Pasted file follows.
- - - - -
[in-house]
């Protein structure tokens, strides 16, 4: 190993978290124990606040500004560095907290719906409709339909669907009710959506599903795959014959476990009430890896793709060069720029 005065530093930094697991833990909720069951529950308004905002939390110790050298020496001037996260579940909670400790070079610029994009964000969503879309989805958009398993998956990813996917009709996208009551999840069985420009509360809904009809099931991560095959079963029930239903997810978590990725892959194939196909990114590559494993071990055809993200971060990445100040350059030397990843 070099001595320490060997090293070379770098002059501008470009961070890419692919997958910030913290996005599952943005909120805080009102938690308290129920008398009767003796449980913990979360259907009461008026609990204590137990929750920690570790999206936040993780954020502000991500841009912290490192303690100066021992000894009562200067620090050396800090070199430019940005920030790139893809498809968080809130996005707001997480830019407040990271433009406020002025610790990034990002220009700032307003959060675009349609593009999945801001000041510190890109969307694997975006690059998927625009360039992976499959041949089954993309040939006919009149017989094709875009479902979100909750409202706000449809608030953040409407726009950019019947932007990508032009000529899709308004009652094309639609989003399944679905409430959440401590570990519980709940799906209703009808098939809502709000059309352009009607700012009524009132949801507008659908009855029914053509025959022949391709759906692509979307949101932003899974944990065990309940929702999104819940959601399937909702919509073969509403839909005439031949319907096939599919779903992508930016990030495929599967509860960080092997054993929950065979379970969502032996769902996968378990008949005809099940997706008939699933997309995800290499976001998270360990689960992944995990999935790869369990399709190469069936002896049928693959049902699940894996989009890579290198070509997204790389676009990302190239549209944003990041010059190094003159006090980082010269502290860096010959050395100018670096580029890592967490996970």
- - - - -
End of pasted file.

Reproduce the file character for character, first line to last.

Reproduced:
[in-house]
């Protein structure tokens, strides 16, 4: 190993978290124990606040500004560095907290719906409709339909669907009710959506599903795959014959476990009430890896793709060069720029 005065530093930094697991833990909720069951529950308004905002939390110790050298020496001037996260579940909670400790070079610029994009964000969503879309989805958009398993998956990813996917009709996208009551999840069985420009509360809904009809099931991560095959079963029930239903997810978590990725892959194939196909990114590559494993071990055809993200971060990445100040350059030397990843 070099001595320490060997090293070379770098002059501008470009961070890419692919997958910030913290996005599952943005909120805080009102938690308290129920008398009767003796449980913990979360259907009461008026609990204590137990929750920690570790999206936040993780954020502000991500841009912290490192303690100066021992000894009562200067620090050396800090070199430019940005920030790139893809498809968080809130996005707001997480830019407040990271433009406020002025610790990034990002220009700032307003959060675009349609593009999945801001000041510190890109969307694997975006690059998927625009360039992976499959041949089954993309040939006919009149017989094709875009479902979100909750409202706000449809608030953040409407726009950019019947932007990508032009000529899709308004009652094309639609989003399944679905409430959440401590570990519980709940799906209703009808098939809502709000059309352009009607700012009524009132949801507008659908009855029914053509025959022949391709759906692509979307949101932003899974944990065990309940929702999104819940959601399937909702919509073969509403839909005439031949319907096939599919779903992508930016990030495929599967509860960080092997054993929950065979379970969502032996769902996968378990008949005809099940997706008939699933997309995800290499976001998270360990689960992944995990999935790869369990399709190469069936002896049928693959049902699940894996989009890579290198070509997204790389676009990302190239549209944003990041010059190094003159006090980082010269502290860096010959050395100018670096580029890592967490996970």